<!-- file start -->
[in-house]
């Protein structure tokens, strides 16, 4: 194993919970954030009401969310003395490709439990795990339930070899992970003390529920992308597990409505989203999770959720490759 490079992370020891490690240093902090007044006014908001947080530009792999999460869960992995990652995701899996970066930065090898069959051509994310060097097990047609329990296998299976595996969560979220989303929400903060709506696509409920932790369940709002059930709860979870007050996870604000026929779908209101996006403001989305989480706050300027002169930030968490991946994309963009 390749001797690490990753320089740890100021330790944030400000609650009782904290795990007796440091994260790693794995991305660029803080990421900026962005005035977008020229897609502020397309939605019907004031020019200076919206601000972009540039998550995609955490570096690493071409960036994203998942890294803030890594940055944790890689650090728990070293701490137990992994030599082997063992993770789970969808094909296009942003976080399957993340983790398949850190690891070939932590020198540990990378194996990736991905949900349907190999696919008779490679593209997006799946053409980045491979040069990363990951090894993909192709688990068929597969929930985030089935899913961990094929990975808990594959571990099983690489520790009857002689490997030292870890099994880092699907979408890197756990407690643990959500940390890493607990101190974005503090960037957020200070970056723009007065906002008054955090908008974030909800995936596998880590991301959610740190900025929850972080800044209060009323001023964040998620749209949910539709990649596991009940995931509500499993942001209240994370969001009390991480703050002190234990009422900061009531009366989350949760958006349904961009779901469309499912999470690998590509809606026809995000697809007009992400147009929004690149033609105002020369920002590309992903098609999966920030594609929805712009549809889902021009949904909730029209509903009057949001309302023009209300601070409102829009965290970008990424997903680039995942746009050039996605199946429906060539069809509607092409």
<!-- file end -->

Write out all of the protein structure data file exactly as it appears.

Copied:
[in-house]
């Protein structure tokens, strides 16, 4: 194993919970954030009401969310003395490709439990795990339930070899992970003390529920992308597990409505989203999770959720490759 490079992370020891490690240093902090007044006014908001947080530009792999999460869960992995990652995701899996970066930065090898069959051509994310060097097990047609329990296998299976595996969560979220989303929400903060709506696509409920932790369940709002059930709860979870007050996870604000026929779908209101996006403001989305989480706050300027002169930030968490991946994309963009 390749001797690490990753320089740890100021330790944030400000609650009782904290795990007796440091994260790693794995991305660029803080990421900026962005005035977008020229897609502020397309939605019907004031020019200076919206601000972009540039998550995609955490570096690493071409960036994203998942890294803030890594940055944790890689650090728990070293701490137990992994030599082997063992993770789970969808094909296009942003976080399957993340983790398949850190690891070939932590020198540990990378194996990736991905949900349907190999696919008779490679593209997006799946053409980045491979040069990363990951090894993909192709688990068929597969929930985030089935899913961990094929990975808990594959571990099983690489520790009857002689490997030292870890099994880092699907979408890197756990407690643990959500940390890493607990101190974005503090960037957020200070970056723009007065906002008054955090908008974030909800995936596998880590991301959610740190900025929850972080800044209060009323001023964040998620749209949910539709990649596991009940995931509500499993942001209240994370969001009390991480703050002190234990009422900061009531009366989350949760958006349904961009779901469309499912999470690998590509809606026809995000697809007009992400147009929004690149033609105002020369920002590309992903098609999966920030594609929805712009549809889902021009949904909730029209509903009057949001309302023009209300601070409102829009965290970008990424997903680039995942746009050039996605199946429906060539069809509607092409």